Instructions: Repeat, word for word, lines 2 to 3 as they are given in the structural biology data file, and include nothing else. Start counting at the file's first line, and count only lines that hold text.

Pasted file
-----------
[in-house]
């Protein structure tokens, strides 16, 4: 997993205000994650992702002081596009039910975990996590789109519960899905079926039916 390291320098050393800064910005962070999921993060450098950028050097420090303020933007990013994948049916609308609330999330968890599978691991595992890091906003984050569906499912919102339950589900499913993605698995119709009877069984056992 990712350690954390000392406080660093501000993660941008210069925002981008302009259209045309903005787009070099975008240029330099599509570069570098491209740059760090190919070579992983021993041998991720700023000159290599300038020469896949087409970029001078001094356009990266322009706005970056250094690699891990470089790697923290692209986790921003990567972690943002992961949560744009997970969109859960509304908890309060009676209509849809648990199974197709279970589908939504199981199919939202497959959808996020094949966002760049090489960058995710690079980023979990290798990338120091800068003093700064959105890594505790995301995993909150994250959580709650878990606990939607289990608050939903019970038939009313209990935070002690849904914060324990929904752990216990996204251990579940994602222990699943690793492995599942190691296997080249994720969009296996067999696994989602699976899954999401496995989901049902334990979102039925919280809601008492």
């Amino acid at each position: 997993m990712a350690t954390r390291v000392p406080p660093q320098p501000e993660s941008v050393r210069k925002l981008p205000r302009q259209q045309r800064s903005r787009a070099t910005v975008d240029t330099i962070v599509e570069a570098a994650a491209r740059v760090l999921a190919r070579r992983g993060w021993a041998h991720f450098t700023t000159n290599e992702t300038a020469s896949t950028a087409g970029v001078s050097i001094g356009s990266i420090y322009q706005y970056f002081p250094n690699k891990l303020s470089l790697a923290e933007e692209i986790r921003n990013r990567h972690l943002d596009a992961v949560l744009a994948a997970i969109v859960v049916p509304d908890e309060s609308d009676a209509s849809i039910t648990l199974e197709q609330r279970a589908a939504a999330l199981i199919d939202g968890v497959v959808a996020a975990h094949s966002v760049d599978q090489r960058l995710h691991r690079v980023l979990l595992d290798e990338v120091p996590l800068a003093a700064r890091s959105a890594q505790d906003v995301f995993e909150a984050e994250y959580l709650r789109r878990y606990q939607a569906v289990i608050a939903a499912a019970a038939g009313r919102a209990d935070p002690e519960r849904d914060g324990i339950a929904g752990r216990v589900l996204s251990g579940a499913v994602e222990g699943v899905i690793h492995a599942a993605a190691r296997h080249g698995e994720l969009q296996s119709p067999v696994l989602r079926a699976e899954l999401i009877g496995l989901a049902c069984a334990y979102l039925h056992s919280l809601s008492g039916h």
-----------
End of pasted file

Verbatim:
């Protein structure tokens, strides 16, 4: 997993205000994650992702002081596009039910975990996590789109519960899905079926039916 390291320098050393800064910005962070999921993060450098950028050097420090303020933007990013994948049916609308609330999330968890599978691991595992890091906003984050569906499912919102339950589900499913993605698995119709009877069984056992 990712350690954390000392406080660093501000993660941008210069925002981008302009259209045309903005787009070099975008240029330099599509570069570098491209740059760090190919070579992983021993041998991720700023000159290599300038020469896949087409970029001078001094356009990266322009706005970056250094690699891990470089790697923290692209986790921003990567972690943002992961949560744009997970969109859960509304908890309060009676209509849809648990199974197709279970589908939504199981199919939202497959959808996020094949966002760049090489960058995710690079980023979990290798990338120091800068003093700064959105890594505790995301995993909150994250959580709650878990606990939607289990608050939903019970038939009313209990935070002690849904914060324990929904752990216990996204251990579940994602222990699943690793492995599942190691296997080249994720969009296996067999696994989602699976899954999401496995989901049902334990979102039925919280809601008492």
């Amino acid at each position: 997993m990712a350690t954390r390291v000392p406080p660093q320098p501000e993660s941008v050393r210069k925002l981008p205000r302009q259209q045309r800064s903005r787009a070099t910005v975008d240029t330099i962070v599509e570069a570098a994650a491209r740059v760090l999921a190919r070579r992983g993060w021993a041998h991720f450098t700023t000159n290599e992702t300038a020469s896949t950028a087409g970029v001078s050097i001094g356009s990266i420090y322009q706005y970056f002081p250094n690699k891990l303020s470089l790697a923290e933007e692209i986790r921003n990013r990567h972690l943002d596009a992961v949560l744009a994948a997970i969109v859960v049916p509304d908890e309060s609308d009676a209509s849809i039910t648990l199974e197709q609330r279970a589908a939504a999330l199981i199919d939202g968890v497959v959808a996020a975990h094949s966002v760049d599978q090489r960058l995710h691991r690079v980023l979990l595992d290798e990338v120091p996590l800068a003093a700064r890091s959105a890594q505790d906003v995301f995993e909150a984050e994250y959580l709650r789109r878990y606990q939607a569906v289990i608050a939903a499912a019970a038939g009313r919102a209990d935070p002690e519960r849904d914060g324990i339950a929904g752990r216990v589900l996204s251990g579940a499913v994602e222990g699943v899905i690793h492995a599942a993605a190691r296997h080249g698995e994720l969009q296996s119709p067999v696994l989602r079926a699976e899954l999401i009877g496995l989901a049902c069984a334990y979102l039925h056992s919280l809601s008492g039916h």